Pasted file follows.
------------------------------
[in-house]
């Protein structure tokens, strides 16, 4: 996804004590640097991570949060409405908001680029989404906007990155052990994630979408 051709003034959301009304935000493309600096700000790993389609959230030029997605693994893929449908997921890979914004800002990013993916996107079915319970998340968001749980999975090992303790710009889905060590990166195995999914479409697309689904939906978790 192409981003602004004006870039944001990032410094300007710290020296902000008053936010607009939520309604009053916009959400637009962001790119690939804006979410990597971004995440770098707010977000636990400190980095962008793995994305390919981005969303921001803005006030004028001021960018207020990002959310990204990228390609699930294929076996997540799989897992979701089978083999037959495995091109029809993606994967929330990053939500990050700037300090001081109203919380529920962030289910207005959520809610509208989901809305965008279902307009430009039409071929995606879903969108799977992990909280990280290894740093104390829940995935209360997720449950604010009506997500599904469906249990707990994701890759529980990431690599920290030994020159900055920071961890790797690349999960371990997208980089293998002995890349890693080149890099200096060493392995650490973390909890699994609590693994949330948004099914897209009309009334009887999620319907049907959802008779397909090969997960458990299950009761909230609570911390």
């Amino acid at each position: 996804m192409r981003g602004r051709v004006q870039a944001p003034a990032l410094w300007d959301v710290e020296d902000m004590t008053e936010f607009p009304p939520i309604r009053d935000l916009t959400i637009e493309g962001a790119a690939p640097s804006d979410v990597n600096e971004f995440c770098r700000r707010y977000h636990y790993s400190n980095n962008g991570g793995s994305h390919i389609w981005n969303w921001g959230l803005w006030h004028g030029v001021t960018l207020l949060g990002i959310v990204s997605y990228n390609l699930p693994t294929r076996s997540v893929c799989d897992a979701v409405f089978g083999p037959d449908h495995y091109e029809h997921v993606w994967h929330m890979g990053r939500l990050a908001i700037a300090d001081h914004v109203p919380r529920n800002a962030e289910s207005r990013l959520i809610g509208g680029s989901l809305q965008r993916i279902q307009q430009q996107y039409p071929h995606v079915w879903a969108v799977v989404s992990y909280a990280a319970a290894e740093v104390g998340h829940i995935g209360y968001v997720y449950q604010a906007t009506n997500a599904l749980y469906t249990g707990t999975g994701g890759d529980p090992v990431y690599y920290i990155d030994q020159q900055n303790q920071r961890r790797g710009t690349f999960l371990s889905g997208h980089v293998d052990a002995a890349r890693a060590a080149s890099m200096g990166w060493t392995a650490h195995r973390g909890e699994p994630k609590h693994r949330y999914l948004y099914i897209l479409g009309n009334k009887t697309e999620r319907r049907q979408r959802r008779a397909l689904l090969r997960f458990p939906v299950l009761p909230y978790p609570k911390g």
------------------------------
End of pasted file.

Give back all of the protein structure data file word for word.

[in-house]
């Protein structure tokens, strides 16, 4: 996804004590640097991570949060409405908001680029989404906007990155052990994630979408 051709003034959301009304935000493309600096700000790993389609959230030029997605693994893929449908997921890979914004800002990013993916996107079915319970998340968001749980999975090992303790710009889905060590990166195995999914479409697309689904939906978790 192409981003602004004006870039944001990032410094300007710290020296902000008053936010607009939520309604009053916009959400637009962001790119690939804006979410990597971004995440770098707010977000636990400190980095962008793995994305390919981005969303921001803005006030004028001021960018207020990002959310990204990228390609699930294929076996997540799989897992979701089978083999037959495995091109029809993606994967929330990053939500990050700037300090001081109203919380529920962030289910207005959520809610509208989901809305965008279902307009430009039409071929995606879903969108799977992990909280990280290894740093104390829940995935209360997720449950604010009506997500599904469906249990707990994701890759529980990431690599920290030994020159900055920071961890790797690349999960371990997208980089293998002995890349890693080149890099200096060493392995650490973390909890699994609590693994949330948004099914897209009309009334009887999620319907049907959802008779397909090969997960458990299950009761909230609570911390």
């Amino acid at each position: 996804m192409r981003g602004r051709v004006q870039a944001p003034a990032l410094w300007d959301v710290e020296d902000m004590t008053e936010f607009p009304p939520i309604r009053d935000l916009t959400i637009e493309g962001a790119a690939p640097s804006d979410v990597n600096e971004f995440c770098r700000r707010y977000h636990y790993s400190n980095n962008g991570g793995s994305h390919i389609w981005n969303w921001g959230l803005w006030h004028g030029v001021t960018l207020l949060g990002i959310v990204s997605y990228n390609l699930p693994t294929r076996s997540v893929c799989d897992a979701v409405f089978g083999p037959d449908h495995y091109e029809h997921v993606w994967h929330m890979g990053r939500l990050a908001i700037a300090d001081h914004v109203p919380r529920n800002a962030e289910s207005r990013l959520i809610g509208g680029s989901l809305q965008r993916i279902q307009q430009q996107y039409p071929h995606v079915w879903a969108v799977v989404s992990y909280a990280a319970a290894e740093v104390g998340h829940i995935g209360y968001v997720y449950q604010a906007t009506n997500a599904l749980y469906t249990g707990t999975g994701g890759d529980p090992v990431y690599y920290i990155d030994q020159q900055n303790q920071r961890r790797g710009t690349f999960l371990s889905g997208h980089v293998d052990a002995a890349r890693a060590a080149s890099m200096g990166w060493t392995a650490h195995r973390g909890e699994p994630k609590h693994r949330y999914l948004y099914i897209l479409g009309n009334k009887t697309e999620r319907r049907q979408r959802r008779a397909l689904l090969r997960f458990p939906v299950l009761p909230y978790p609570k911390g």